Graduation Year


Document Type




Degree Granting Department

Women's Studies

Major Professor

Kim M. Vaz, Ph.D.

Committee Member

Linda E. Lucas, Ph.D.

Committee Member

Gurleen Grewal, Ph.D.


syllabi, classroom, theory, politics, self-reflectivity


In this thesis, I examine the relationship between activism and the two introductory-level Women's Studies classes, Introduction to Women's Studies and Issues in Feminism, and the social justice mission of the Women's Studies department. These two classes are the pillars for the program and are often the first classes that draw students into the program. I propose that the Women's Studies department does promote social justice through the curriculum and there are ways that the department could do more to facilitate activism in the classroom and beyond the classroom.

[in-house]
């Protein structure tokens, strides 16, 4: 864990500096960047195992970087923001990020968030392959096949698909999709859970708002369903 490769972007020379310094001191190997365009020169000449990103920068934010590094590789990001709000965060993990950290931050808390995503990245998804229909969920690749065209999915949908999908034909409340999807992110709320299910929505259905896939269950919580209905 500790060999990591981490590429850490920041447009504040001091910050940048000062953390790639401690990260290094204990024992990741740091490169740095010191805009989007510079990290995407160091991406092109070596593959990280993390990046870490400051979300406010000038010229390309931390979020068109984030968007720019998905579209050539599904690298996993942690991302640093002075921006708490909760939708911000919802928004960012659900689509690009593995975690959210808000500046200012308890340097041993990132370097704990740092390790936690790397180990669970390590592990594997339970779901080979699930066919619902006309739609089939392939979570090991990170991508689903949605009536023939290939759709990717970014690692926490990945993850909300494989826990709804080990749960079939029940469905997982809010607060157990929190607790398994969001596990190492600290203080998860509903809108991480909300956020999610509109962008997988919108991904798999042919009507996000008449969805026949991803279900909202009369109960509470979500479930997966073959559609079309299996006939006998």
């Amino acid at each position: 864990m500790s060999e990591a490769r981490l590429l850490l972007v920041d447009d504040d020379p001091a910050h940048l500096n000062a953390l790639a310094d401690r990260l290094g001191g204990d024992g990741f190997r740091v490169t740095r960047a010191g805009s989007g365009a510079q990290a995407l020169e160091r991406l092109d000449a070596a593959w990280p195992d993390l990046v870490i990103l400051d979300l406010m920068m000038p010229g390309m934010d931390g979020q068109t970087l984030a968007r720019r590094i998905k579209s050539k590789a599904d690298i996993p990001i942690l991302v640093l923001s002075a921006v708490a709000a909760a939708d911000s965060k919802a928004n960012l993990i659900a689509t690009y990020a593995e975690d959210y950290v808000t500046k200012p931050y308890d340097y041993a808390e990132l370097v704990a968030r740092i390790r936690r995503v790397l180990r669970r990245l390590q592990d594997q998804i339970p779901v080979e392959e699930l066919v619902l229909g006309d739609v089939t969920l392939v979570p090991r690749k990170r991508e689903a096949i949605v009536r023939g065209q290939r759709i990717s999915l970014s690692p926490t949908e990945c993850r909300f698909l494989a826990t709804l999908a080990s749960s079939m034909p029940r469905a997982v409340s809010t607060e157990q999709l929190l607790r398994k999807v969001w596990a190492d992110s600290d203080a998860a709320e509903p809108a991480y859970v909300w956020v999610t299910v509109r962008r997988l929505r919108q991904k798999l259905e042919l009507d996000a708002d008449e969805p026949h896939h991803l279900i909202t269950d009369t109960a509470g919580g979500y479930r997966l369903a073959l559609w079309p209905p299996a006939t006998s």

The Women's Studies department at the University of South Florida is one of the longest freestanding Women's Studies departments. The department was established in 1970 and as an academic field is a child of the idealism and activism of the feminist movement. I believe that Women's Studies as an academic discipline has a responsibility to promote social justice because of its parentage. A case study approach enables me to see how activism manifests in a very specific location and provides real-life examples that can then be applied and adapted to other programs.

I conducted two different analyses of the department: a syllabus review and in-depth interviews with instructors. The intention of the syllabus review was to see how the classes present on paper. The interviews allowed me to examine what actually occurred in the classroom. I was able to provide a snapshot of the call to activism, the manifestations of activism, and the facilitation of activism, which enabled me to theorize new ways to incorporate activism into not only introductory-level classes, but to all Women's Studies classes.